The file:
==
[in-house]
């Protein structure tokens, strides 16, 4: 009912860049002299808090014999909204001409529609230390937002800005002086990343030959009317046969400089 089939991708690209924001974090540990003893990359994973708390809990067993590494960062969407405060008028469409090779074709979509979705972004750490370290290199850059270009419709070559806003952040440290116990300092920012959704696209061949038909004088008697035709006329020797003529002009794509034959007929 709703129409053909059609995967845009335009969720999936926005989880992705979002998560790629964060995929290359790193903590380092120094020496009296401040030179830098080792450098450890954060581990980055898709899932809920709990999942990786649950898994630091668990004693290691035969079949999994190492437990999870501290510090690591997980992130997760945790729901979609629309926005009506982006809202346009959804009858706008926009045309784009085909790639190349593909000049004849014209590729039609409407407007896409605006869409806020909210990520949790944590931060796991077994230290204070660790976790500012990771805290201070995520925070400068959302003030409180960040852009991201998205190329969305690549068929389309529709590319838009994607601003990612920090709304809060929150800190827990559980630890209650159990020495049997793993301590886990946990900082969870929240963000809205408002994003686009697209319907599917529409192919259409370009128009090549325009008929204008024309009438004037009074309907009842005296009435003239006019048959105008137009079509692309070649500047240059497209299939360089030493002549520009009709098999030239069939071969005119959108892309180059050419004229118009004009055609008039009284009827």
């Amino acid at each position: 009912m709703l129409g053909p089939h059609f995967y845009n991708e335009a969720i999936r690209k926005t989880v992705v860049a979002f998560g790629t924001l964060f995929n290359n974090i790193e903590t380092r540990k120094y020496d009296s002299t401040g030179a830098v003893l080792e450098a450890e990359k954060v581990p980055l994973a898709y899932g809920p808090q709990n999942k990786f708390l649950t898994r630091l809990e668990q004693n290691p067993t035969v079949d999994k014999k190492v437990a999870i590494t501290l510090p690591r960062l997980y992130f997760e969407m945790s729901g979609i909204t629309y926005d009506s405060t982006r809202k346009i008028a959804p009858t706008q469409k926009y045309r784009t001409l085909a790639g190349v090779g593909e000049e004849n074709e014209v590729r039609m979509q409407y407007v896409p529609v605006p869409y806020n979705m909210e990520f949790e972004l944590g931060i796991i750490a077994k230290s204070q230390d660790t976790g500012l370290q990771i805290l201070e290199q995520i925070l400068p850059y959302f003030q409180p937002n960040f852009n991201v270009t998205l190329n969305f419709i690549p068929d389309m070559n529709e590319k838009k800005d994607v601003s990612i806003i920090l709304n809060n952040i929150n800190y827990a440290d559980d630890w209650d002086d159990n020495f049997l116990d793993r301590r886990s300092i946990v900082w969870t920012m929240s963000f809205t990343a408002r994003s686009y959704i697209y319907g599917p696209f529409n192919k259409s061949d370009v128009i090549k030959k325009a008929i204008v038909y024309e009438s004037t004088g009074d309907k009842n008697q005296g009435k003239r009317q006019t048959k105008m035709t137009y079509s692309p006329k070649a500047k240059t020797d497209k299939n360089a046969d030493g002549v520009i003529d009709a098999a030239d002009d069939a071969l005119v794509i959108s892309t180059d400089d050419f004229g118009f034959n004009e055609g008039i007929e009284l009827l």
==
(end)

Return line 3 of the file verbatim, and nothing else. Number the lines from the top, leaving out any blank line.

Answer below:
């Amino acid at each position: 009912m709703l129409g053909p089939h059609f995967y845009n991708e335009a969720i999936r690209k926005t989880v992705v860049a979002f998560g790629t924001l964060f995929n290359n974090i790193e903590t380092r540990k120094y020496d009296s002299t401040g030179a830098v003893l080792e450098a450890e990359k954060v581990p980055l994973a898709y899932g809920p808090q709990n999942k990786f708390l649950t898994r630091l809990e668990q004693n290691p067993t035969v079949d999994k014999k190492v437990a999870i590494t501290l510090p690591r960062l997980y992130f997760e969407m945790s729901g979609i909204t629309y926005d009506s405060t982006r809202k346009i008028a959804p009858t706008q469409k926009y045309r784009t001409l085909a790639g190349v090779g593909e000049e004849n074709e014209v590729r039609m979509q409407y407007v896409p529609v605006p869409y806020n979705m909210e990520f949790e972004l944590g931060i796991i750490a077994k230290s204070q230390d660790t976790g500012l370290q990771i805290l201070e290199q995520i925070l400068p850059y959302f003030q409180p937002n960040f852009n991201v270009t998205l190329n969305f419709i690549p068929d389309m070559n529709e590319k838009k800005d994607v601003s990612i806003i920090l709304n809060n952040i929150n800190y827990a440290d559980d630890w209650d002086d159990n020495f049997l116990d793993r301590r886990s300092i946990v900082w969870t920012m929240s963000f809205t990343a408002r994003s686009y959704i697209y319907g599917p696209f529409n192919k259409s061949d370009v128009i090549k030959k325009a008929i204008v038909y024309e009438s004037t004088g009074d309907k009842n008697q005296g009435k003239r009317q006019t048959k105008m035709t137009y079509s692309p006329k070649a500047k240059t020797d497209k299939n360089a046969d030493g002549v520009i003529d009709a098999a030239d002009d069939a071969l005119v794509i959108s892309t180059d400089d050419f004229g118009f034959n004009e055609g008039i007929e009284l009827l």